The brain itself contains an estimated 69 billion neurons, while the visible universe is comprised of at least 100 billion galaxies, strung together like a mesh network. Even more intriguing both galaxies and neurons only account for about 30 percent of the total masses of the universe and brain. Further, both galaxies and neurons arrange themselves like pearls on a long string.

Beginning from the shared features of the two systems, the two researchers examined a simulation of the network of galaxies in comparison to sections of the cerebral cortex and the cerebellum. Their purpose was to inspect how matter variations propagate.

In the case of galaxies, the remaining 70 percent of mass is dark energy. The equivalent in the human brain, the pair said was water.

“We calculated the spectral density of both systems,” Vazza said in a statement about the experiment. “This is a technique often employed in cosmology for studying the spatial distribution of galaxies. Our analysis showed that the distribution of the fluctuation within the cerebellum neuronal network on a scale from 1 micrometer to 0.1 millimeters follows the same progression of the distribution of matter in the cosmic web,” he added, “but, of course, on a larger scale that goes from 5 million to 500 million light-years.”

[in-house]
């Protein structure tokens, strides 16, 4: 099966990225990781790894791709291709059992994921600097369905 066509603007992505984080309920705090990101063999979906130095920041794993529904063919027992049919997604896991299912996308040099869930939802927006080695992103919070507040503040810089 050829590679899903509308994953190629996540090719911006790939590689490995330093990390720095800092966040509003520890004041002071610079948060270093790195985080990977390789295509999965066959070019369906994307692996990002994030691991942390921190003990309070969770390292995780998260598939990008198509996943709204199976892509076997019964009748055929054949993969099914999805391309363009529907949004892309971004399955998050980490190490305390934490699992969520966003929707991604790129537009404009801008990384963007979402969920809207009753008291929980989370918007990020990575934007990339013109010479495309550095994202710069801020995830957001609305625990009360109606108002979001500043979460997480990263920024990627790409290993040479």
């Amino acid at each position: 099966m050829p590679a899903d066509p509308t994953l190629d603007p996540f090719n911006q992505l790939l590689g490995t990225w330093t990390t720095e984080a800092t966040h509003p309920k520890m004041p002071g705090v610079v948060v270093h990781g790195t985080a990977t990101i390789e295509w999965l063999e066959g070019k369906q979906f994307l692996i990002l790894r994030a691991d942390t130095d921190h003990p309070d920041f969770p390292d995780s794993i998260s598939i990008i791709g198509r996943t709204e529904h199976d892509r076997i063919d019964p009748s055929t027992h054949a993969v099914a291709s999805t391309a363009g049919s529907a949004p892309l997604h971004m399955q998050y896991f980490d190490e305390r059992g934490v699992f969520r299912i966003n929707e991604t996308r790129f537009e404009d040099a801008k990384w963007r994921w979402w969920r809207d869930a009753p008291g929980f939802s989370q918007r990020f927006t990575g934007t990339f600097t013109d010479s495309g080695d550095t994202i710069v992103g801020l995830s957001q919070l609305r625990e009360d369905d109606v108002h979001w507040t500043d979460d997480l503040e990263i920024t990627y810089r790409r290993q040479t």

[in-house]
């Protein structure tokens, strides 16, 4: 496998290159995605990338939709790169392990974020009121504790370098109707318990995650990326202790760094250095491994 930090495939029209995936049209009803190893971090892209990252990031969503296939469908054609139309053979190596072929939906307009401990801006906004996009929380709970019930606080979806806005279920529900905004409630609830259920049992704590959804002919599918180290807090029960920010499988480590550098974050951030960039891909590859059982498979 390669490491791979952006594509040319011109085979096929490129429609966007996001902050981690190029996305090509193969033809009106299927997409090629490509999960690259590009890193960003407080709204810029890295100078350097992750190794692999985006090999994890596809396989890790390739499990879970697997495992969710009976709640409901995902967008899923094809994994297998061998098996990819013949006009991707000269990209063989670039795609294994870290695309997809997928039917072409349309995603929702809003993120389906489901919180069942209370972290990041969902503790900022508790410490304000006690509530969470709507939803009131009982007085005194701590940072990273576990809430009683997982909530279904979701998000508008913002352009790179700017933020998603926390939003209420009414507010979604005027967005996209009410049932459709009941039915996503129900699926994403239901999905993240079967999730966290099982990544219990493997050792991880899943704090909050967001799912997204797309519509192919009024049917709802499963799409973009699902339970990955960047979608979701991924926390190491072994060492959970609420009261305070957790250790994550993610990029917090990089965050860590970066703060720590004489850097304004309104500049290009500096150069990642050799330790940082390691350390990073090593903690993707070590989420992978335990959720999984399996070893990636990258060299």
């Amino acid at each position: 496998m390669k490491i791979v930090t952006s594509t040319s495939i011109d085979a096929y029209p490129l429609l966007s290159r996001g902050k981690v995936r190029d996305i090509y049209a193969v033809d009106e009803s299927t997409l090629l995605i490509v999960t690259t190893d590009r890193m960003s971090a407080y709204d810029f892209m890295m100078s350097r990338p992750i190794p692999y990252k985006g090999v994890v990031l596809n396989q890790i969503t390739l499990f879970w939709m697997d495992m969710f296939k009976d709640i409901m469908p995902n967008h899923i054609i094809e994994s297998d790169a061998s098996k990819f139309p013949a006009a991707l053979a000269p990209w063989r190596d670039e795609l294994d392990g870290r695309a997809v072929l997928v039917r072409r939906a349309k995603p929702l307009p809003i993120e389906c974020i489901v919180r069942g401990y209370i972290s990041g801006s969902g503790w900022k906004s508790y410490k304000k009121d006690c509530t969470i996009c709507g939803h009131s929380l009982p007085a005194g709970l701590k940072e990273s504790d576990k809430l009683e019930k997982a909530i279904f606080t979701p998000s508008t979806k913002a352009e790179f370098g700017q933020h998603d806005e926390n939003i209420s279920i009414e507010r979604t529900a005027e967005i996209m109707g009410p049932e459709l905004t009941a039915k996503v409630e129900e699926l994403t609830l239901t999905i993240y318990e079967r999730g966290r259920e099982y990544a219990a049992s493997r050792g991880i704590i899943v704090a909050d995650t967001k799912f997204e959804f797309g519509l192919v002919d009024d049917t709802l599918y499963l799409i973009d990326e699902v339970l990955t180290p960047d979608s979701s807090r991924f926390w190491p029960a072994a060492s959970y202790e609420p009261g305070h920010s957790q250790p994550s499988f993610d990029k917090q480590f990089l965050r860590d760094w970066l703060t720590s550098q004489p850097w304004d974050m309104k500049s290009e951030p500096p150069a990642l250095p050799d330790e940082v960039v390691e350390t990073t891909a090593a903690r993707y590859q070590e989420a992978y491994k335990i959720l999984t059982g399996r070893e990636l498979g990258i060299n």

The amount of interwoven connections originating from each node also were strangely alike sparking further interest to the researchers.

“Once again, structural parameters have identified unexpected agreement levels,” Feletti said in the statement. “Probably, the connectivity within the two networks evolves following similar physical principles, despite the striking and obvious difference between the physical powers regulating galaxies and neurons.”

The team is anticipating that their preliminary research could lead to new analysis procedures advancing knowledge about both cosmology and neurosurgery. Which would enable scientists to better comprehend how these compositions have developed over time.